by Susan Forseille, Thompson River University, posted on January 31, 2018
At the recent Cannexus2018 Conference there was an abundance of exceptional career development information. One of my key takeaways from this year’s conference was the need to be more strategic and intentional in career development support for PSE students. With this in mind I returned to BC and did a little more investigative work on the topic. Below are examples of progressive practices I found that speak to recent Canadian conversations on the need for evidence based research on the impact of career education on student's career development, and notable practices outside of Canada.
Qualitative Research on Careers Education
- A 2016 research paper (O'Riordan, Rio, and Wieczorek) illustrates the impact of credit bearing careers education (at the University of Dundee, Scotland) on the destinations of graduated students six months after graduation. Their research found that nearly 90% of students who took a careers module knew what they need to do to reach their career goal. The career modules included a career planning option (delivered face-to-face or online), or an internship module. The research also found that students taking career modules increased the likelihood of graduate success and feeling more prepared to graduate. This research offers some strong quantitative evidence on the value of career education. Click here to read more.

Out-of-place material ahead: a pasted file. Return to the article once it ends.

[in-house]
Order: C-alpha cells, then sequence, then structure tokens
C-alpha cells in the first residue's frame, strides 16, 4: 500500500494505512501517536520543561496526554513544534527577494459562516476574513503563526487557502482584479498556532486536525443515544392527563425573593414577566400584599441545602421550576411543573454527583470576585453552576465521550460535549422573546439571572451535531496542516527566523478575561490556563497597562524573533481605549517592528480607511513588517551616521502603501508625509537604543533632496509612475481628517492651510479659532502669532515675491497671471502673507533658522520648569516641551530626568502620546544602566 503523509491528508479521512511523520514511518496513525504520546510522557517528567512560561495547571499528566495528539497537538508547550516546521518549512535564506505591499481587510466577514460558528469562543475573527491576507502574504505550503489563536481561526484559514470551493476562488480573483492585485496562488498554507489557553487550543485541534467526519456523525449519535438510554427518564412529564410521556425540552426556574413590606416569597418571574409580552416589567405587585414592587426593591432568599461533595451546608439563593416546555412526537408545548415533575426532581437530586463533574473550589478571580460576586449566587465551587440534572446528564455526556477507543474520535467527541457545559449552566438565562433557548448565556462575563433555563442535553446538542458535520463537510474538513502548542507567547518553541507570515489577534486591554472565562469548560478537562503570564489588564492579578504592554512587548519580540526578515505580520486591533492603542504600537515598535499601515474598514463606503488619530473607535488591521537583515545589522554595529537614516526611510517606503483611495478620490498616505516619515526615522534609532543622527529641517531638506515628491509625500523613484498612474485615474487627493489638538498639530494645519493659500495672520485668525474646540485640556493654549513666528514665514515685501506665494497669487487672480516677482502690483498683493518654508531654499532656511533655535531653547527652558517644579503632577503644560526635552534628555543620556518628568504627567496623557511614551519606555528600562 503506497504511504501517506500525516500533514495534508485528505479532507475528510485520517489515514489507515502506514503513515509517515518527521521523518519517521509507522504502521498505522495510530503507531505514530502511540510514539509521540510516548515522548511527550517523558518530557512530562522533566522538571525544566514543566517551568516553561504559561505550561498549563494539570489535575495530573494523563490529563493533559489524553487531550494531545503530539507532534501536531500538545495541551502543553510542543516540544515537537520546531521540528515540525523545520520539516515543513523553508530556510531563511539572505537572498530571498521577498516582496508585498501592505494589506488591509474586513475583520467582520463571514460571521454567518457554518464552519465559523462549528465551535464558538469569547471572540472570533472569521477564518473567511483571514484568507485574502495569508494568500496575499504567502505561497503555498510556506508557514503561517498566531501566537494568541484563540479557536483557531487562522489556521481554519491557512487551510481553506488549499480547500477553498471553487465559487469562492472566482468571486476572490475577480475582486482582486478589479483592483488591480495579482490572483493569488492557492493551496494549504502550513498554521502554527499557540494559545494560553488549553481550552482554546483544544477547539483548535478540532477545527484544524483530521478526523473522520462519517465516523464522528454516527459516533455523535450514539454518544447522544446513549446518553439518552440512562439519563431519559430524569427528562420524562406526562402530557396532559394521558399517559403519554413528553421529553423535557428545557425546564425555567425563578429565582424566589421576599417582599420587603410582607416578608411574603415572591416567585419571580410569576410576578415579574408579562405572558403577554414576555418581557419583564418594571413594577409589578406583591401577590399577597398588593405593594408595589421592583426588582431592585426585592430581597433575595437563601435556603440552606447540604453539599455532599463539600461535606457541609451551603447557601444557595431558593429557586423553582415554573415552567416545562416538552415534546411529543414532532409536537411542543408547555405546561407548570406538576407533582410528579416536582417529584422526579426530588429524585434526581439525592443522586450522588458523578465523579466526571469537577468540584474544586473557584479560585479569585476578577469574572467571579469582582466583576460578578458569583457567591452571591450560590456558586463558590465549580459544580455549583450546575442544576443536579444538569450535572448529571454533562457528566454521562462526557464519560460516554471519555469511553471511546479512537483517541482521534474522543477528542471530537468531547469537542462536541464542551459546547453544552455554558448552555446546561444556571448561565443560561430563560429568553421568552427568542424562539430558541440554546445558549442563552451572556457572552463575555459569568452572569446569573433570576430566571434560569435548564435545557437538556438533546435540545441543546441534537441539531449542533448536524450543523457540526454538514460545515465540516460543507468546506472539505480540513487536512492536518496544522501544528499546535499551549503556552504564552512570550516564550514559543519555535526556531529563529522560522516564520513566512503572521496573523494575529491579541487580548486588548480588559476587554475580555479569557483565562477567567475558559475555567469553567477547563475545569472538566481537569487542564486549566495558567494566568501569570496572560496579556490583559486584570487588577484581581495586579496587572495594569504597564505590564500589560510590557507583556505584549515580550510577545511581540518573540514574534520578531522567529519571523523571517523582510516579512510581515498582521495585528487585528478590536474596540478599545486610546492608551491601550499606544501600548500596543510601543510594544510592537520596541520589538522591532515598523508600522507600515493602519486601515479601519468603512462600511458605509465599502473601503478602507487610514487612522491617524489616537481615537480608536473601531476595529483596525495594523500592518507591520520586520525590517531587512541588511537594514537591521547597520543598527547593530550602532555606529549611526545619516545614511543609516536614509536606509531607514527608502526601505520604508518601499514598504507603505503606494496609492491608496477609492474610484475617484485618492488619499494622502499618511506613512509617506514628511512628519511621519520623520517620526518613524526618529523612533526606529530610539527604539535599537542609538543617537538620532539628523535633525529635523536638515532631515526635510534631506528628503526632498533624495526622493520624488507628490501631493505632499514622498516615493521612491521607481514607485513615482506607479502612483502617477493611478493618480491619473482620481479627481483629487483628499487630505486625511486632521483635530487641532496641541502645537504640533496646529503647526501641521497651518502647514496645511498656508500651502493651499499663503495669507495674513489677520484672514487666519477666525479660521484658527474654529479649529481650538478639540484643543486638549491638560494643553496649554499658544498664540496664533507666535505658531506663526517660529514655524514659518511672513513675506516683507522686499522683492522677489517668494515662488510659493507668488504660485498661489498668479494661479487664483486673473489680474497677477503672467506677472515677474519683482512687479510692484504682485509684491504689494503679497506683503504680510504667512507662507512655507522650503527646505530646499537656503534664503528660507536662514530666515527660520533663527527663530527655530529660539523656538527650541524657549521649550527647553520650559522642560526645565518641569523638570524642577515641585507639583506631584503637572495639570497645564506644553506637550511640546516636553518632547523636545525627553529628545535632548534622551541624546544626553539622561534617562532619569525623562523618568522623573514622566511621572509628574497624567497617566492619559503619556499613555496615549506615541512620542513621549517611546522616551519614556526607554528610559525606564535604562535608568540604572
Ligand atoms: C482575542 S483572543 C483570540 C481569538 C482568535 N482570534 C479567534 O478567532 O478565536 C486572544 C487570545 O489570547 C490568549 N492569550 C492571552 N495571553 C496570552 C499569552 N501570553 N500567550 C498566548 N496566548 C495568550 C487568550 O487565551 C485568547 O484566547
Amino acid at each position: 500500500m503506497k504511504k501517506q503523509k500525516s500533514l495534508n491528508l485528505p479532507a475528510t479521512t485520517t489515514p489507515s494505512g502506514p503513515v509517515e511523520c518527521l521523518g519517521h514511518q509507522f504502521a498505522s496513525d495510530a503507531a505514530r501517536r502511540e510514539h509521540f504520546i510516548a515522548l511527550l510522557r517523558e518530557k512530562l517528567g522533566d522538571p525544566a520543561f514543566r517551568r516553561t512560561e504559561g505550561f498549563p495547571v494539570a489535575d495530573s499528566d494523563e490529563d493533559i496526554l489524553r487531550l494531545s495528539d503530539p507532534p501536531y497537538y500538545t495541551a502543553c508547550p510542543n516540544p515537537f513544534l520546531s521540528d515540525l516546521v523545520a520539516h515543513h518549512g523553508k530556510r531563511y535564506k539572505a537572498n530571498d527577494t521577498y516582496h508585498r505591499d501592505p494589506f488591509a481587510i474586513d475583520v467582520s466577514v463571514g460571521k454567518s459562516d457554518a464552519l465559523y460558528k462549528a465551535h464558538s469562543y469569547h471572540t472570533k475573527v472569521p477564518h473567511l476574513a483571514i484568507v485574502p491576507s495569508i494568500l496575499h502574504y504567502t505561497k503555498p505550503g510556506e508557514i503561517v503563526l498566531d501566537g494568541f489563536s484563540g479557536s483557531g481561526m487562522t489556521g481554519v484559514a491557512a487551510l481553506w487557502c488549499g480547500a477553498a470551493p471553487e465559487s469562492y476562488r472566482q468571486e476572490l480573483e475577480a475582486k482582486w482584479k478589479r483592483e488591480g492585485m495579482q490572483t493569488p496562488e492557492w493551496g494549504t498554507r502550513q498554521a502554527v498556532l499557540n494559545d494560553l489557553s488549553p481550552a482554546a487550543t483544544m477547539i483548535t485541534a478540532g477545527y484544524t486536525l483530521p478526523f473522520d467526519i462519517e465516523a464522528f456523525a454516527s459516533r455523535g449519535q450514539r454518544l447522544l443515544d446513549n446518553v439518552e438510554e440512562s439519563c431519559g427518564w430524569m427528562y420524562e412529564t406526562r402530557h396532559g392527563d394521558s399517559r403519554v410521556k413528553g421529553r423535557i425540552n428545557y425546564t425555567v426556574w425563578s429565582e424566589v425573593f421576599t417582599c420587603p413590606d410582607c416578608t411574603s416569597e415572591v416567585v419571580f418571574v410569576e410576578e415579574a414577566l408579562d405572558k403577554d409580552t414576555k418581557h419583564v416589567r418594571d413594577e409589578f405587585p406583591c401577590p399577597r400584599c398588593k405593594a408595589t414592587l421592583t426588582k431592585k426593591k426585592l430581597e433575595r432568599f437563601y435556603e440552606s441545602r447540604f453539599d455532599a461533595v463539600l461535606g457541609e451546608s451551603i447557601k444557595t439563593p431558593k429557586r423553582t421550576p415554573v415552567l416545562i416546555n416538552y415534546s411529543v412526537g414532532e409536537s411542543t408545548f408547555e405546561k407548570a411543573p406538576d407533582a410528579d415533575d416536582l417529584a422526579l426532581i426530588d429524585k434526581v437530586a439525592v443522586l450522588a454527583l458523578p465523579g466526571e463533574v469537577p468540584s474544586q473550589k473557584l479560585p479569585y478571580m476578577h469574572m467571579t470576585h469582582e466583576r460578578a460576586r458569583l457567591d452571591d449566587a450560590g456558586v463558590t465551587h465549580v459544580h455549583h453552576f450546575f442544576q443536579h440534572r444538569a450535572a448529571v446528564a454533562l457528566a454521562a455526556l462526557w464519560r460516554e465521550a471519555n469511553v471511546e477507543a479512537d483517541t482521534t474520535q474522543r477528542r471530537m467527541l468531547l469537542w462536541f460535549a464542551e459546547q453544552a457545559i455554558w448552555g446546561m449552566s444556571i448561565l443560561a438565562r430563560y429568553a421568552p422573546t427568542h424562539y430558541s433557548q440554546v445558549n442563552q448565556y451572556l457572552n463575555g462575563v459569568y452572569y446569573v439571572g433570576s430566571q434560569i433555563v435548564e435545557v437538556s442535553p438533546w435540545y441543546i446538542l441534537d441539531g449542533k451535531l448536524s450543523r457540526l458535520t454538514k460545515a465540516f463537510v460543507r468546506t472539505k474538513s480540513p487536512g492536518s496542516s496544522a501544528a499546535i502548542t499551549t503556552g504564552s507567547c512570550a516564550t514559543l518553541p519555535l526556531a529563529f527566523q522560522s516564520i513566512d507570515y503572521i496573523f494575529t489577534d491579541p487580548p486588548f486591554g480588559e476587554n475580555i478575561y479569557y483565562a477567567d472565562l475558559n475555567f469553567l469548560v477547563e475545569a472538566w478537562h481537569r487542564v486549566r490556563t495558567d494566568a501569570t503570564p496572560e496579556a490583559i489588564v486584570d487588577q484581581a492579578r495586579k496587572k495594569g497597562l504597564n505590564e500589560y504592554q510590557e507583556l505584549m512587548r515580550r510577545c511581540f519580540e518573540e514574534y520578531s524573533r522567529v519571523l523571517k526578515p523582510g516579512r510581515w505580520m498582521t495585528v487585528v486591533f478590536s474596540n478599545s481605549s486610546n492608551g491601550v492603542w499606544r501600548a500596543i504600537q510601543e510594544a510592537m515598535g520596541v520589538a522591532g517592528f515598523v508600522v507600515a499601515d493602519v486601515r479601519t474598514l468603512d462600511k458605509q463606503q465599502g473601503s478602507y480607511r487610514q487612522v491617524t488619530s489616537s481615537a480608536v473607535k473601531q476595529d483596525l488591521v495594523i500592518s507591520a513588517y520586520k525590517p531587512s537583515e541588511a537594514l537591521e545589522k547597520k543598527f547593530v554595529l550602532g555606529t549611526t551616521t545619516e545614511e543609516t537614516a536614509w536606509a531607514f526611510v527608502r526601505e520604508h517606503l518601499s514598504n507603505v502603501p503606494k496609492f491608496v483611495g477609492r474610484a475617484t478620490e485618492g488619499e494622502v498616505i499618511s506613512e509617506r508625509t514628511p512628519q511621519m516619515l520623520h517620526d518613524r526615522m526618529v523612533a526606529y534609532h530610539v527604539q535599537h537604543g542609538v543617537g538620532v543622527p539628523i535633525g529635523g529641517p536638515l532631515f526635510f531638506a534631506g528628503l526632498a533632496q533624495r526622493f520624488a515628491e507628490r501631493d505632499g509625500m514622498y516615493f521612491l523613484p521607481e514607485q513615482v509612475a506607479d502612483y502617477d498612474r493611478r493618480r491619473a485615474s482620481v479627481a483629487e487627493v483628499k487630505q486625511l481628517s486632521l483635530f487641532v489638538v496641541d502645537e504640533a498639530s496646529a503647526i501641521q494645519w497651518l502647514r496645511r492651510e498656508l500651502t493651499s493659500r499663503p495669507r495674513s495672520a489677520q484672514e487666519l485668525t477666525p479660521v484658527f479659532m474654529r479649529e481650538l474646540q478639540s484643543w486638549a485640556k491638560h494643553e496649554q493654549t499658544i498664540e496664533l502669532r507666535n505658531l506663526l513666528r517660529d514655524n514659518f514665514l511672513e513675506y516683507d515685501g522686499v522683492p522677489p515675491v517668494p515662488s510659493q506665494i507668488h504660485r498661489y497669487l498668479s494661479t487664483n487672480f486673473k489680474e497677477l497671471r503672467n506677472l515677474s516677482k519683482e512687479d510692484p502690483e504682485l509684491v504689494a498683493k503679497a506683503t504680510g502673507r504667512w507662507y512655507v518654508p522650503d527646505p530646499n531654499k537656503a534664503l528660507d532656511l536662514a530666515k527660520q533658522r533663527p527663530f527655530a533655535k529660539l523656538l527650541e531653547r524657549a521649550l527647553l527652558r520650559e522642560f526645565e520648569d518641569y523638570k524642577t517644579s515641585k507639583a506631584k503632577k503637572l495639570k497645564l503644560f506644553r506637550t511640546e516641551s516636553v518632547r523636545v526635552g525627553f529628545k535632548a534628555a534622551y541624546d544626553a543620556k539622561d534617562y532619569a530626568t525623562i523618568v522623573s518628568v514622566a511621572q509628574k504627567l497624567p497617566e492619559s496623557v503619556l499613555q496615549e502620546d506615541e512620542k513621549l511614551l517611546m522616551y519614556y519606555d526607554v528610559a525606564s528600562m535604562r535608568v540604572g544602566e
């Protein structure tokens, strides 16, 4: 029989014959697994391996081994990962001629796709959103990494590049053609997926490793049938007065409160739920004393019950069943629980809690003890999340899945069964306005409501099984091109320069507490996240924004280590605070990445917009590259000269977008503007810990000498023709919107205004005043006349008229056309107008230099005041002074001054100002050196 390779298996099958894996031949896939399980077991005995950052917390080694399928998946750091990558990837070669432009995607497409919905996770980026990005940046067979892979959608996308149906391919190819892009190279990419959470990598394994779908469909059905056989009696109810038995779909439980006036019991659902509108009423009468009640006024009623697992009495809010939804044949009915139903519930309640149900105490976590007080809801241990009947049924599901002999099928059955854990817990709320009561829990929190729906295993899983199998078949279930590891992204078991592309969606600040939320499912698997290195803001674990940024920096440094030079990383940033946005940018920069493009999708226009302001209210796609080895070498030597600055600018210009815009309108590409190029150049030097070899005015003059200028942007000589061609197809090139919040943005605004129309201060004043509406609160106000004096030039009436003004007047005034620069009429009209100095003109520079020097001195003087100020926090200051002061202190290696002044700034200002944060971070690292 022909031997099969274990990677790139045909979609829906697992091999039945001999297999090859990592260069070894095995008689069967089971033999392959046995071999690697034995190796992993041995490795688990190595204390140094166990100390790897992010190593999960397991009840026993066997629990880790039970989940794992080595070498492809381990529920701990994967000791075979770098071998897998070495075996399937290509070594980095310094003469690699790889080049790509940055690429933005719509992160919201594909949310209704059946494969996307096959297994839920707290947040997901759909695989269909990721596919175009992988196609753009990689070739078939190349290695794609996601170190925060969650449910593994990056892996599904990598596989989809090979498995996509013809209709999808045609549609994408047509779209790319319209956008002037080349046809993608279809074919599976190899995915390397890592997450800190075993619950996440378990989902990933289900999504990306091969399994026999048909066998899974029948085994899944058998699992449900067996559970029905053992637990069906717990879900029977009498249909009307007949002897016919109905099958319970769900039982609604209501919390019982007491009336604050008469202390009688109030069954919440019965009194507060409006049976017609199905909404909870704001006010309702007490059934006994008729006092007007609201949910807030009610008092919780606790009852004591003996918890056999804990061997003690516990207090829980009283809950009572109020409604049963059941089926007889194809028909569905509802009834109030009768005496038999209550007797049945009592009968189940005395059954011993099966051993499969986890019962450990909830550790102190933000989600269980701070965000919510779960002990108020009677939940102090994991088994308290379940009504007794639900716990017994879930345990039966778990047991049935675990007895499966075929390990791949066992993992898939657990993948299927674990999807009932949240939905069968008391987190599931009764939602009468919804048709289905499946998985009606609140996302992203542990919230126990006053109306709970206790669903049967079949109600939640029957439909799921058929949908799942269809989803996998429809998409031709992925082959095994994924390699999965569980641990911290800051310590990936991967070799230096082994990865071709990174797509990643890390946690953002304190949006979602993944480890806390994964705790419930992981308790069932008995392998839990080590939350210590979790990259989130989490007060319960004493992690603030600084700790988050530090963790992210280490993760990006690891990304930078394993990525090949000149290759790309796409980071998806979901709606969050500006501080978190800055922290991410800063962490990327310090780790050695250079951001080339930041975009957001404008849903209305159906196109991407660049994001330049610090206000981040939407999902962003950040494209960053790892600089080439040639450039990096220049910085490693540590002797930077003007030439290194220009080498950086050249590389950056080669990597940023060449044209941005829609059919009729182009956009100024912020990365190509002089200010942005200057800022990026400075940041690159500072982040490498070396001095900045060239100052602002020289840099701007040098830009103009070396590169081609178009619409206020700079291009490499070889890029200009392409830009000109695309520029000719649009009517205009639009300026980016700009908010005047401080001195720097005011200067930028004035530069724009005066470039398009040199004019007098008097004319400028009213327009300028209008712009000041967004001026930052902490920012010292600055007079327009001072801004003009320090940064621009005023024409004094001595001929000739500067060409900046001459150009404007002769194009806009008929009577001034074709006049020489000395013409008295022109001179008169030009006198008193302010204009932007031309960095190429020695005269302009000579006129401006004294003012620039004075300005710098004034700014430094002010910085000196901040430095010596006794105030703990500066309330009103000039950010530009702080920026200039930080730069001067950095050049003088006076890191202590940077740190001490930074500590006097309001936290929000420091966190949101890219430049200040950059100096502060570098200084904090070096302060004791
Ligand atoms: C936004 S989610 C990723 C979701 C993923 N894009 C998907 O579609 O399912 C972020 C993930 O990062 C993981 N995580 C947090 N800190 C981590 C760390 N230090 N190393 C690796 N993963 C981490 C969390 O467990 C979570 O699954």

Embedding Career Curriculum into Existing Courses: Great Britain
- The University of Birmingham (UK) has one of the most innovative and progressive career education strategies I have come across. Last year I had the opportunity to speak with Dr. Elunid Jones, Director of Student Employability, and past president of the Association of Graduate Careers Advisory Service (ACGAS). She shared information on Kickstat, an initiative that embeds career education curriculum into existing credit courses. Career Education pedagogy is interwoven in over 40 courses with the help of career educators titled Enterprise Educators. These educators come with a strong teaching background (pedagogical grounding) with career theory knowledge. They create career education modules, assist with the initial teaching, and coach/train tutors, but do not normally teach the career content. Jones shared other PSE have been adapting this methodology, and at the time of our conversation many other schools had entered into discussion phases with the University of Birmingham.